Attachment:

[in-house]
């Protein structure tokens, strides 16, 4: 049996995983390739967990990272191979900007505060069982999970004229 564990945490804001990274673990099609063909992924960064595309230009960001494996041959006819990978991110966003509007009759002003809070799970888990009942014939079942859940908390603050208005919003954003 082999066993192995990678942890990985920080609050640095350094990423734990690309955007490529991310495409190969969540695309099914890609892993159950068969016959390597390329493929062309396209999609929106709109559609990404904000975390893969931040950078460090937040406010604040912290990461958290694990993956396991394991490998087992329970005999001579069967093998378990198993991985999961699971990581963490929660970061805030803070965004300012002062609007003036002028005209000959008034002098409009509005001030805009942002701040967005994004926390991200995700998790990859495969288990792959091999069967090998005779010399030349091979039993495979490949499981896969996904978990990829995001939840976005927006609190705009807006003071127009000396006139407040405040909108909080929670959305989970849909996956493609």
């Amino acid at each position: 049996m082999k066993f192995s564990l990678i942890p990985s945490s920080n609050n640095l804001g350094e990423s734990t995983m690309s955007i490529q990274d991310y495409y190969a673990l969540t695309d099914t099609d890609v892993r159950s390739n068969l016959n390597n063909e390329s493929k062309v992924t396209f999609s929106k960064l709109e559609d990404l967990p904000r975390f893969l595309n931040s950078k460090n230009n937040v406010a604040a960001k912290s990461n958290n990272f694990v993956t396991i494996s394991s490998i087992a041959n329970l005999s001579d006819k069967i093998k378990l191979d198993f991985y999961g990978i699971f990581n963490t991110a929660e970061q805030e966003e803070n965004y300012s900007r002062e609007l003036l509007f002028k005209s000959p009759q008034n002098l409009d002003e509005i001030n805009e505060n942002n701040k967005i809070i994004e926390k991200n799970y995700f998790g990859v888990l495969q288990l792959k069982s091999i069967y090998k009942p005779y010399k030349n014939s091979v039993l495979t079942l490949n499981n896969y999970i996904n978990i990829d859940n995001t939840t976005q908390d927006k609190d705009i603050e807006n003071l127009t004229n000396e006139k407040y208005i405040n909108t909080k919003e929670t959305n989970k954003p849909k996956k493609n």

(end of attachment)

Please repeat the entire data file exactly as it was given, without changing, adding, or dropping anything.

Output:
[in-house]
């Protein structure tokens, strides 16, 4: 049996995983390739967990990272191979900007505060069982999970004229 564990945490804001990274673990099609063909992924960064595309230009960001494996041959006819990978991110966003509007009759002003809070799970888990009942014939079942859940908390603050208005919003954003 082999066993192995990678942890990985920080609050640095350094990423734990690309955007490529991310495409190969969540695309099914890609892993159950068969016959390597390329493929062309396209999609929106709109559609990404904000975390893969931040950078460090937040406010604040912290990461958290694990993956396991394991490998087992329970005999001579069967093998378990198993991985999961699971990581963490929660970061805030803070965004300012002062609007003036002028005209000959008034002098409009509005001030805009942002701040967005994004926390991200995700998790990859495969288990792959091999069967090998005779010399030349091979039993495979490949499981896969996904978990990829995001939840976005927006609190705009807006003071127009000396006139407040405040909108909080929670959305989970849909996956493609």
């Amino acid at each position: 049996m082999k066993f192995s564990l990678i942890p990985s945490s920080n609050n640095l804001g350094e990423s734990t995983m690309s955007i490529q990274d991310y495409y190969a673990l969540t695309d099914t099609d890609v892993r159950s390739n068969l016959n390597n063909e390329s493929k062309v992924t396209f999609s929106k960064l709109e559609d990404l967990p904000r975390f893969l595309n931040s950078k460090n230009n937040v406010a604040a960001k912290s990461n958290n990272f694990v993956t396991i494996s394991s490998i087992a041959n329970l005999s001579d006819k069967i093998k378990l191979d198993f991985y999961g990978i699971f990581n963490t991110a929660e970061q805030e966003e803070n965004y300012s900007r002062e609007l003036l509007f002028k005209s000959p009759q008034n002098l409009d002003e509005i001030n805009e505060n942002n701040k967005i809070i994004e926390k991200n799970y995700f998790g990859v888990l495969q288990l792959k069982s091999i069967y090998k009942p005779y010399k030349n014939s091979v039993l495979t079942l490949n499981n896969y999970i996904n978990i990829d859940n995001t939840t976005q908390d927006k609190d705009i603050e807006n003071l127009t004229n000396e006139k407040y208005i405040n909108t909080k919003e929670t959305n989970k954003p849909k996956k493609n």